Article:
“To help close some of the gaps that exist when it comes to accessing vital child and adolescent mental health care, we have launched a five-year, $6.5 million fundraising campaign to bring integrated, clinical mental health services to the Stollery emergency department. This expanded care model will eventually deliver round-the-clock, expert pediatric mental health services in the moment of crisis and will include specialized bedside support for kids and adolescents who present with mental health concerns.”
In order for mental health service providers to get a firm understanding of the type of care required, they must meet directly with children and youth and their family members. “The emergency room is not an ideal location. Hospital emergency teams want to provide quieter, calmer and more private alternatives for those patients and families who don’t require immediate medical attention: comprehensive assessments, potential treatment and connections to various community services,” said Cyndi.
The Stollery emergency department currently responds to as many as 2,300 adolescent mental health concerns a year. To further address this need and to help reduce current wait times, therapists and nurses will provide patients and families with 24/7 access to clinical emergency mental health services at the Stollery emergency department and through a crisis phone line service.
The on-site walk-in clinic at the Walter C. Mackenzie Stollery site is available for children and youth who present as low risk as an alternative to waiting for an emergency department assessment.
Unique to northern Alberta, the Stollery emergency department will have highly-trained child psychiatrists, therapists, nurses and social workers working alongside emergency physicians and clinical support staff to provide mental health examinations and risk assessments.
A specialized team will work with patients and families after a suicide attempt to make sure children and youth have access to available community supports before being discharged.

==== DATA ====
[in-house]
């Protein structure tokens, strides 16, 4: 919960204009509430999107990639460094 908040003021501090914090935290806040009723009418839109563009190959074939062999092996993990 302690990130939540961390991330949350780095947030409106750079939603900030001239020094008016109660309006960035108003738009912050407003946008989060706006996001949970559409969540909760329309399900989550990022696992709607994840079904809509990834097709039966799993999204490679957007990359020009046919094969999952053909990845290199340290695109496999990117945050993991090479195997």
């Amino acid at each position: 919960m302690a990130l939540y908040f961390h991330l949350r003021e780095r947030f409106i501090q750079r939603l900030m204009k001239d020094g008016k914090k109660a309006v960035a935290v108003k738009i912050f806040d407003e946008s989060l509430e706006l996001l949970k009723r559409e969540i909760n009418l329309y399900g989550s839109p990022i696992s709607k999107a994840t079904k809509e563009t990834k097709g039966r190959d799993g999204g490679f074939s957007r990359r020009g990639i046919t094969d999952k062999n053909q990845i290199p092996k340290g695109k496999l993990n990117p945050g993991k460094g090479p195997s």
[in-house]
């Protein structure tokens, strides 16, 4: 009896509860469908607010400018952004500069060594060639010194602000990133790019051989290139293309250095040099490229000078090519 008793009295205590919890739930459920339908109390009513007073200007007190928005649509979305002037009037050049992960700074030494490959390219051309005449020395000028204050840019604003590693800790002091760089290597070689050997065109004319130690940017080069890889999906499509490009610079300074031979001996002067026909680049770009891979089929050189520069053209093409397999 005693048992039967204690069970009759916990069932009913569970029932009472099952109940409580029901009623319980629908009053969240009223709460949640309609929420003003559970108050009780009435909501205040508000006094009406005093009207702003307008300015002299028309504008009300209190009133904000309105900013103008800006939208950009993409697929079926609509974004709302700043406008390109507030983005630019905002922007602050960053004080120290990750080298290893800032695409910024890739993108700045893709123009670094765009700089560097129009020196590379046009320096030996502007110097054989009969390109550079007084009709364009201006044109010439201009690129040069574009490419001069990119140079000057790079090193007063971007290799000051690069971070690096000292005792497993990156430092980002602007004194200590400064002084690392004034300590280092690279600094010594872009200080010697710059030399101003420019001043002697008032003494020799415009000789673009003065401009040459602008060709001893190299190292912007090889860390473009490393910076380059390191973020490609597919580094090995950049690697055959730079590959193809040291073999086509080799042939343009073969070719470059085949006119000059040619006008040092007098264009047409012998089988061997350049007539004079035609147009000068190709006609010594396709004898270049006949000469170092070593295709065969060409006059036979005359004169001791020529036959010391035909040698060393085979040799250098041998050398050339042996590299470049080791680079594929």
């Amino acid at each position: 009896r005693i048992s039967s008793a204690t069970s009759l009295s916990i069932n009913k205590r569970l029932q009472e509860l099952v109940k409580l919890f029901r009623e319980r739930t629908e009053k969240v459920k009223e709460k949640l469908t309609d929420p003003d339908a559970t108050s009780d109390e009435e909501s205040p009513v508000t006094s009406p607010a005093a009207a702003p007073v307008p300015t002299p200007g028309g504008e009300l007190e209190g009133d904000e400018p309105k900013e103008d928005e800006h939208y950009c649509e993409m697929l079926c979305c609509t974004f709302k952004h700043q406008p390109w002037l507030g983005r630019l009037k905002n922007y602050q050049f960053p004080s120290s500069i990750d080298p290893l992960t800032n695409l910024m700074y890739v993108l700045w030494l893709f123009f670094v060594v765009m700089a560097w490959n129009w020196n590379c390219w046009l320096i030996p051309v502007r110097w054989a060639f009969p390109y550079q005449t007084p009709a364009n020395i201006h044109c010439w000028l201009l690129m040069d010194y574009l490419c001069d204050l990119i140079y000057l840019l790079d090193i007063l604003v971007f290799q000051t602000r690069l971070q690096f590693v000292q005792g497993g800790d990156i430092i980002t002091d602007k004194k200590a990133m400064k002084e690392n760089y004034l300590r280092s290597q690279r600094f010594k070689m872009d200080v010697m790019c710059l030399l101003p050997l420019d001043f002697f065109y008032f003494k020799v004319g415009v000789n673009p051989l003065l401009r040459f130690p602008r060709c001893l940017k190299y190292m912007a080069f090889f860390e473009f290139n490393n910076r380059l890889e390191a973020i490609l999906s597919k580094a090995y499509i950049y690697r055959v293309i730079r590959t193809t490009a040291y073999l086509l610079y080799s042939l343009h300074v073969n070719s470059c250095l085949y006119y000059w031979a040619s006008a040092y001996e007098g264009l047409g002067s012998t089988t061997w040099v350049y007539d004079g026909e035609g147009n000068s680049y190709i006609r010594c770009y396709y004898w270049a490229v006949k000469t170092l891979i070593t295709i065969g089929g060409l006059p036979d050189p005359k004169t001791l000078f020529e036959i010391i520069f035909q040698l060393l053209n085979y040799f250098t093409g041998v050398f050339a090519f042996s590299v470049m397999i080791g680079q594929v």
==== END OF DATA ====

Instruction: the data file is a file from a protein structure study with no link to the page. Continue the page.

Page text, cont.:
It gives the ability to attract and retain future generations of skilled child and adolescent psychiatrists and mental health experts. It also gives parents choices. Providing families with options will make sure children and youth are getting the right types of emergency mental health services at the right time. When a parent walks through the doors of the Stollery emergency department, pediatric mental health experts will provide a range of options based on how that child is presenting, resulting in shorter wait times; proper assessment; and improved access and connections to additional pediatric mental health care services.
“Our community donors and our partners at Alberta Health Services tell us that child and youth mental health remains a top priority at the Stollery Children’s Hospital. Donor investments are vital in expanding round-the-clock mental health support to children, youth, and families. In response to the growing need and increased urgency–and through the support of our generous donors–we are committed to completing this important project within five years as part of the Stollery Children’s Hospital’s approved list of urgent funding priorities,” concluded Cyndi.
To learn more about current intake services, contact central intake/assessment services at 780-342-2701, which provide a single intake service for child and adolescent community mental health clinics across the Edmonton zone.
To learn more about the investments in mental health programs and services at the Stollery, to donate or to make a major gift donation, contact Cyndi Matthews at 780-989-7495 or firstname.lastname@example.org